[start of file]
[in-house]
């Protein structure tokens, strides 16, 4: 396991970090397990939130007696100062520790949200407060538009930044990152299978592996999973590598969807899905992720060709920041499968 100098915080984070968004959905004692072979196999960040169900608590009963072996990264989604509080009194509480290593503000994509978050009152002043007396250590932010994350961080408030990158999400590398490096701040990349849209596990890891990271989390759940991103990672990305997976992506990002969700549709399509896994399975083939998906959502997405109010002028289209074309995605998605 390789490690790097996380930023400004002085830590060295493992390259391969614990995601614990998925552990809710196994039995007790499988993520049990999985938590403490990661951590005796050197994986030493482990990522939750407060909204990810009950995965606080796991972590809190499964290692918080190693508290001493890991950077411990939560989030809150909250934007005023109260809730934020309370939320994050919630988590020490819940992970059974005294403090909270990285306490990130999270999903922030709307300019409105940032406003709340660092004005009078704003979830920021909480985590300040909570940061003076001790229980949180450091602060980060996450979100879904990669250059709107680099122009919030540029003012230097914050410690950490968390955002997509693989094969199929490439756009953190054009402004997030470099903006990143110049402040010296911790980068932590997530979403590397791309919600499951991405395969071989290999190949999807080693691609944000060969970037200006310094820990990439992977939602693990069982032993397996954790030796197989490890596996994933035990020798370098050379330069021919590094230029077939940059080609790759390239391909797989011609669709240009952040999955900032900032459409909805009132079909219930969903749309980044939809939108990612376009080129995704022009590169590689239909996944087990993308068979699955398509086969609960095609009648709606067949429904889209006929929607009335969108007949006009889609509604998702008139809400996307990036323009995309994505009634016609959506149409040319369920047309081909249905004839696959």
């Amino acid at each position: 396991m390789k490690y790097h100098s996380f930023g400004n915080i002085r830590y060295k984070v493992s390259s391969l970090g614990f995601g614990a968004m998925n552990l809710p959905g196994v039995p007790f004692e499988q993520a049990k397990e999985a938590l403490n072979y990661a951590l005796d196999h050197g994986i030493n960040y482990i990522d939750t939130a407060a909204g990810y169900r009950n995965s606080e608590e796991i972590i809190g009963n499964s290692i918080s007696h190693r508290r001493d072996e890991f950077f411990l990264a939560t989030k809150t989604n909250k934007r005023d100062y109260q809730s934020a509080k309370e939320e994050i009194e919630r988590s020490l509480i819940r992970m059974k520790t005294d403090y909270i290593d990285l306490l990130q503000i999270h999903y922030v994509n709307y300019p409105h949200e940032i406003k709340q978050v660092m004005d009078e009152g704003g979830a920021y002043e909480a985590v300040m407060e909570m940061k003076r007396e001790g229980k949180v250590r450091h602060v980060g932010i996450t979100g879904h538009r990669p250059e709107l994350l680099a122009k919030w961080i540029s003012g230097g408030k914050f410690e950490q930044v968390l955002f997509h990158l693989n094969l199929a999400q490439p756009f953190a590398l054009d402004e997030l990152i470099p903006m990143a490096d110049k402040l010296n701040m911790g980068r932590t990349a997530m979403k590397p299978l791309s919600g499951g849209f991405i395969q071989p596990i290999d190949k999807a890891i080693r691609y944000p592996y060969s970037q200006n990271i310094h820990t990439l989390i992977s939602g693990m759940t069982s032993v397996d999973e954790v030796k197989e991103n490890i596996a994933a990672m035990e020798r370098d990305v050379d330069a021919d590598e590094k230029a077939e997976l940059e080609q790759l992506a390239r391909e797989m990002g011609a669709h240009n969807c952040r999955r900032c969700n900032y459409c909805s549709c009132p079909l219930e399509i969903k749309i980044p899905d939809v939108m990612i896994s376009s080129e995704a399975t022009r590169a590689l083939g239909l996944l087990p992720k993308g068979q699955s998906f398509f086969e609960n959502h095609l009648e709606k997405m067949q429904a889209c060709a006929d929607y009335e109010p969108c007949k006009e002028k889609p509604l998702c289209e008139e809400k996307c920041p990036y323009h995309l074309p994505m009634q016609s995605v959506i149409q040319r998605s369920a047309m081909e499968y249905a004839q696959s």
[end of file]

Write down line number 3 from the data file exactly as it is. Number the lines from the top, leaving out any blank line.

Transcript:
């Amino acid at each position: 396991m390789k490690y790097h100098s996380f930023g400004n915080i002085r830590y060295k984070v493992s390259s391969l970090g614990f995601g614990a968004m998925n552990l809710p959905g196994v039995p007790f004692e499988q993520a049990k397990e999985a938590l403490n072979y990661a951590l005796d196999h050197g994986i030493n960040y482990i990522d939750t939130a407060a909204g990810y169900r009950n995965s606080e608590e796991i972590i809190g009963n499964s290692i918080s007696h190693r508290r001493d072996e890991f950077f411990l990264a939560t989030k809150t989604n909250k934007r005023d100062y109260q809730s934020a509080k309370e939320e994050i009194e919630r988590s020490l509480i819940r992970m059974k520790t005294d403090y909270i290593d990285l306490l990130q503000i999270h999903y922030v994509n709307y300019p409105h949200e940032i406003k709340q978050v660092m004005d009078e009152g704003g979830a920021y002043e909480a985590v300040m407060e909570m940061k003076r007396e001790g229980k949180v250590r450091h602060v980060g932010i996450t979100g879904h538009r990669p250059e709107l994350l680099a122009k919030w961080i540029s003012g230097g408030k914050f410690e950490q930044v968390l955002f997509h990158l693989n094969l199929a999400q490439p756009f953190a590398l054009d402004e997030l990152i470099p903006m990143a490096d110049k402040l010296n701040m911790g980068r932590t990349a997530m979403k590397p299978l791309s919600g499951g849209f991405i395969q071989p596990i290999d190949k999807a890891i080693r691609y944000p592996y060969s970037q200006n990271i310094h820990t990439l989390i992977s939602g693990m759940t069982s032993v397996d999973e954790v030796k197989e991103n490890i596996a994933a990672m035990e020798r370098d990305v050379d330069a021919d590598e590094k230029a077939e997976l940059e080609q790759l992506a390239r391909e797989m990002g011609a669709h240009n969807c952040r999955r900032c969700n900032y459409c909805s549709c009132p079909l219930e399509i969903k749309i980044p899905d939809v939108m990612i896994s376009s080129e995704a399975t022009r590169a590689l083939g239909l996944l087990p992720k993308g068979q699955s998906f398509f086969e609960n959502h095609l009648e709606k997405m067949q429904a889209c060709a006929d929607y009335e109010p969108c007949k006009e002028k889609p509604l998702c289209e008139e809400k996307c920041p990036y323009h995309l074309p994505m009634q016609s995605v959506i149409q040319r998605s369920a047309m081909e499968y249905a004839q696959s």